Fire Emblem: Three Houses Review – School House Rock

Fire Emblem: Three Houses Review

Fire Emblem games occupy a weird space in my brain. I peel away and shuck things like narrative, aesthetics, and atmosphere without a second thought. No, I’ll take the obsessive minutiae, the deep strategy, and the social metagame, thank you very much. Even within this smaller sphere, I just want to spend hours crafting a crack team of mercs at the expense of every other character. Sometimes people fall in love? Fire Emblem: Three Houses is no exception. I’ll save the world at some point, I’m just very close to maxing out my sword skills.

Three Houses gets its namesake from the first major decision you make in the game. After a brief tutorial battle, you’re prompted to choose between three young warriors of exceptional standing. Your choice leads you to an allegiance with one of the three great kingdoms of Fodlan. In spite of my fondness for min-maxing, I made a snap decision: the prettiest one. Foolish perhaps, but a sound strategy nonetheless. There’s no way to see it all in a single playthrough, so you might as well go with your gut. This same philosophy extends to one of Fire Emblem’s most infamous mechanics: permadeath.

If He Dies, He Dies

You have two options: you can either make death permanent, or transitory. There’s even a new mechanic called Divine Pulse that gives you a limited amount of mulligans per battle. Regardless of what you choose in the beginning, you’ll make the actual choice the first time a character dies in front of you. For the first half of the game, I’m reluctant to leave anyone behind. Either through save scumming or the divine pulse, I can’t kill anyone off. Eventually this changes. Beloved sidekicks start dragging in my wake, becoming baggage I can no longer carry. By the last stretch I’m utterly merciless. Such are the wages of war. What matters is that you have this choice at all, something I recognize as critical for different types of players.

Fire Emblem: Three Houses

The bulk of the action takes place in a monastery/school. This leaves room for a lot of face-time with the various students and professors. Rather than attend the school, you play the role of teacher. This is a perfect way to work in class-switching mechanics and house-vs-house conflicts. Now, if you want someone to learn a new class, you can just nudge them the right way with individual lectures and advice. Like in actual school however, balance is critical. If you don’t spend time with your students outside of the lecture hall/battlefield, they get too burned out to learn properly. Likewise, diving too deep into any one activity is actively discouraged. Except fishing, which you can do until you run out of bait and/or basic motor functions.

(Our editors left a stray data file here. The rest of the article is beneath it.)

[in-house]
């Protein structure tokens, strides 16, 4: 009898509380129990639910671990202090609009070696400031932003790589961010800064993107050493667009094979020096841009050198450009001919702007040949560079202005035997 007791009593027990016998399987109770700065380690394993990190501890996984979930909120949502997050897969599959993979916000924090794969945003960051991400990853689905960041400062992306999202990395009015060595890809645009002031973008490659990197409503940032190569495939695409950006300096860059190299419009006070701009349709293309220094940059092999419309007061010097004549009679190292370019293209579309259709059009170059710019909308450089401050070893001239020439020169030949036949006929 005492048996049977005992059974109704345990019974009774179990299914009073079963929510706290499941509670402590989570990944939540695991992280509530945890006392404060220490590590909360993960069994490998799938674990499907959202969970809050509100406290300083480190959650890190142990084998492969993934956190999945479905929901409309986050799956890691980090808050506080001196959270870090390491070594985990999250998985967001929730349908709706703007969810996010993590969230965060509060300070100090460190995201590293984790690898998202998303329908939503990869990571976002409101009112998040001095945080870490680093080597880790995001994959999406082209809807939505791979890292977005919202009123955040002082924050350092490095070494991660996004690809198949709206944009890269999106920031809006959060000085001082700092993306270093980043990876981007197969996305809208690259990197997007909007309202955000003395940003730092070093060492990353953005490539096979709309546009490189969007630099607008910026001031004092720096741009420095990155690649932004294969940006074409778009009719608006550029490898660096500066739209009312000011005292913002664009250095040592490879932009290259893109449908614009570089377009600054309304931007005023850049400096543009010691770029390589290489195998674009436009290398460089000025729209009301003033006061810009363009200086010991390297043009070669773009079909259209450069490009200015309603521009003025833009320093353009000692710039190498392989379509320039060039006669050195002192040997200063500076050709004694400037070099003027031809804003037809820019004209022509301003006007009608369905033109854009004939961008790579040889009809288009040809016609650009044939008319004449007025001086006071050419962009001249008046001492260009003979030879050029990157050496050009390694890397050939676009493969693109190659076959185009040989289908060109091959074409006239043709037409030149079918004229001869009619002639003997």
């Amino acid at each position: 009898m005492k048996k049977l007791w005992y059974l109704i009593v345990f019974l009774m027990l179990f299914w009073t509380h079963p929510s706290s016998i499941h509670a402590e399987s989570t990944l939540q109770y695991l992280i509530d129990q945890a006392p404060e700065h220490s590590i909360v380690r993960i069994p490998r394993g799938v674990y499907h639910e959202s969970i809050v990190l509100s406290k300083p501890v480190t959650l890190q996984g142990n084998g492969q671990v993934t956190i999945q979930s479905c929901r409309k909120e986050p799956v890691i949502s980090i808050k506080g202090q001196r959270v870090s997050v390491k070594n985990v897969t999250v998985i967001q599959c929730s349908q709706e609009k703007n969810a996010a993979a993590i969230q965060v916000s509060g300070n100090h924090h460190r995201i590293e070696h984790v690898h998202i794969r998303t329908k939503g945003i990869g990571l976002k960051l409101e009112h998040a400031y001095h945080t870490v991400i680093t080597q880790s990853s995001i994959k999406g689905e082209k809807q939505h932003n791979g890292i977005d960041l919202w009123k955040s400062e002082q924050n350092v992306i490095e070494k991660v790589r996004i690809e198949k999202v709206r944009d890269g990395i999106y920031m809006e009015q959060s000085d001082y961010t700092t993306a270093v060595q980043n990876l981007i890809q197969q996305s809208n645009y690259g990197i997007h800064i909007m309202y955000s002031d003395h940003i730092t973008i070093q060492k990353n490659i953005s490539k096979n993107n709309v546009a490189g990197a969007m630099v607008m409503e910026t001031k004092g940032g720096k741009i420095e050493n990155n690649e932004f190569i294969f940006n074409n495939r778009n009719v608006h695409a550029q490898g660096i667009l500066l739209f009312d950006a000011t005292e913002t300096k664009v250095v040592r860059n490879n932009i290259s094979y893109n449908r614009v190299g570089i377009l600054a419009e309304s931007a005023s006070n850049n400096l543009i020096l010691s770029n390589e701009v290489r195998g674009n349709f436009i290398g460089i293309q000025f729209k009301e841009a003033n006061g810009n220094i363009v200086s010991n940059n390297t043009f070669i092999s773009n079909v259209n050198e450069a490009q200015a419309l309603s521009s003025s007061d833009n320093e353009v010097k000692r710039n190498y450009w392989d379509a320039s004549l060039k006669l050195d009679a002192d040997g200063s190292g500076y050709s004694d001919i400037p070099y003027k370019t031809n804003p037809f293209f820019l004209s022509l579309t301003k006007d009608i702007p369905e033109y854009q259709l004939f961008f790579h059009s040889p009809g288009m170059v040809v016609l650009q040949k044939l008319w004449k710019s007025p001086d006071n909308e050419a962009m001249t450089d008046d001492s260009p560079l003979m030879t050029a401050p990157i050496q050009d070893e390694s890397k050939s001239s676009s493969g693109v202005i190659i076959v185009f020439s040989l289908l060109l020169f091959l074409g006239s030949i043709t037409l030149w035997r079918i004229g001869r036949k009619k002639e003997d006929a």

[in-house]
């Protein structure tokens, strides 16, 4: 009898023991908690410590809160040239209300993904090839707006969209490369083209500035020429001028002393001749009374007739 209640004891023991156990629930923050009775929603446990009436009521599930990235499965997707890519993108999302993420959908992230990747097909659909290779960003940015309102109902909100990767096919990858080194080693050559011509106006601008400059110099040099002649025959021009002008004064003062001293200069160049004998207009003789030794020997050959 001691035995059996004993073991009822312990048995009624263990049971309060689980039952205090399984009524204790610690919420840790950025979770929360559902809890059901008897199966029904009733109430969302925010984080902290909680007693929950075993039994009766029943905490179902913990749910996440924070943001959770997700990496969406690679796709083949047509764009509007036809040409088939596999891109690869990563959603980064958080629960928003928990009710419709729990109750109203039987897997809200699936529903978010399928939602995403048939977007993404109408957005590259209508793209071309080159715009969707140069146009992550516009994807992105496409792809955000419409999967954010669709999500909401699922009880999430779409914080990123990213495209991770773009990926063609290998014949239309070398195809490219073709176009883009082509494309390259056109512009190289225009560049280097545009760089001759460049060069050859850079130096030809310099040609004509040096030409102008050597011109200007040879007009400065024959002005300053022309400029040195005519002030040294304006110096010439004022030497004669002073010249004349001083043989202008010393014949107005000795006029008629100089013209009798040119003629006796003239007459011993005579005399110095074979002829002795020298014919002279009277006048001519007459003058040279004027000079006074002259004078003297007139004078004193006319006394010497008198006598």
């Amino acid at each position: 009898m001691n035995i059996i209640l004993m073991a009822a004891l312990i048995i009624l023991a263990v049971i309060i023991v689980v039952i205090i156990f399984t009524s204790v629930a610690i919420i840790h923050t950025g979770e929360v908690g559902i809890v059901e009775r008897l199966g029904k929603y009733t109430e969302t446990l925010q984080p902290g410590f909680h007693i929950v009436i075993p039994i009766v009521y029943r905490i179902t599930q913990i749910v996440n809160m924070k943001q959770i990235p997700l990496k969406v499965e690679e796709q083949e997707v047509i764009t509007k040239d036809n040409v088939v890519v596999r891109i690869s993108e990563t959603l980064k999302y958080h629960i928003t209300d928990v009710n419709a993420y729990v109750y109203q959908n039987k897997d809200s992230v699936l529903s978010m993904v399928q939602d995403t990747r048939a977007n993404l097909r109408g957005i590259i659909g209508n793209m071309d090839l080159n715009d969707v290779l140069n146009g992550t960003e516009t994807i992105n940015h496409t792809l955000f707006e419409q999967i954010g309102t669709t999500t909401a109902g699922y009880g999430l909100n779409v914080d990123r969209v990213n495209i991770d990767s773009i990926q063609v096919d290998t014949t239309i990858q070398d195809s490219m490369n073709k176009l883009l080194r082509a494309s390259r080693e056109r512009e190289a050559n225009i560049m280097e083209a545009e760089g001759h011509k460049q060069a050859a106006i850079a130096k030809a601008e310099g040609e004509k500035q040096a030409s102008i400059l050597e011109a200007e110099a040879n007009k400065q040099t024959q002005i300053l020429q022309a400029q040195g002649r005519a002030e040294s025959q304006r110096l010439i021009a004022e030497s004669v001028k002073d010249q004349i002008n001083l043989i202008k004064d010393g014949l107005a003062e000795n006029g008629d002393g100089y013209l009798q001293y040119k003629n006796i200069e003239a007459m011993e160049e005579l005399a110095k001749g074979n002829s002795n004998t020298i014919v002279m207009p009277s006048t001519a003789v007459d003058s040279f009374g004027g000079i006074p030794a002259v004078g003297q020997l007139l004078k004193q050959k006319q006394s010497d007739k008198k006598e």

Depending on who you want to romance, your options are numerous. The hetero partner possibilities stretch to the horizon, for example. On the other hand, girl/girl and guy/guy pairings are a lot more sparse. The guy/guy matchups, in particular, are downright bleak compared to everything else. This isn’t a huge surprise given Nintendo’s straight-laced image, but it’s still disappointing. Beyond the essential representation element, I’m against any limitations on experimentation. If I’m suddenly possessed with a feverish urge to mash two characters together, there should little to stop me from doing so.

Too Busy To Save The World

Most activities you engage in are limited by activity points, a currency meant to keep you moving forward. There are exceptions to this rule, which I immediately used to level grind for hours. That’s only for battles, though. Social interaction is a little harder to tweak, at least that’s what I’ve discovered so far. Between this and the repetitive nature of certain social tasks, Three Houses really wanted me to get on with it, so to speak. It was to no avail, however. My great joy in games like this involves drilling into mechanical systems forever, with the story waiting patiently in the background.

There is most definitely a story at work here. You’re the child of a legendary warrior who’s been tapped to teach at a fantasy Catholic high school. Meanwhile, holy relics are popping up like dandelions and someone calling themselves the Flame Emperor is making villainous moves in the shadows. That’s as far as I’ve gotten, though. Mind you, this is after around 30 hours of gameplay. I just can’t stop myself from puttering around and wrapping up every possible sidequest. If you want to know how this game ends, ask me again in September, when I’ve completed my invincible battalion of supersoldiers. Also several of them will be married, maybe? I’m in no hurry whatsoever to see how this plays out and it feels amazing.

Perhaps all of this only hardens you against this game. The romance options, the school setting, the oceans of side gigs, and the addition of Battalions all might feel like perversions of a pure Fire Emblem vision. For me, all the extraneous systems are simply ignored, so that I may devote more time to what I love. The Battalions are an addition you can safely set aside if you’d like, or you can fiddle with them for hours on end. The same goes for the bonding systems and the class lectures. If you’re so inclined, you can ignore all of it, diving straight for the sugary strategy center. If you’ve had a Fire Emblem-shaped hole in your heart till now, Fire Emblem: Three Houses will leave you breathless, sleepless, and eager for more. I know I’ll be lost in this new world for months to come.

***A Nintendo Switch code was provided by the publisher***


The Good

  • Dialogue keeps me engaged
  • Changing classes is way easier
  • Divine Pulse is great, okay?

The Bad

  • Easy to get sidetracked
  • Lecture sections get repetitive
  • Romance options have hard limits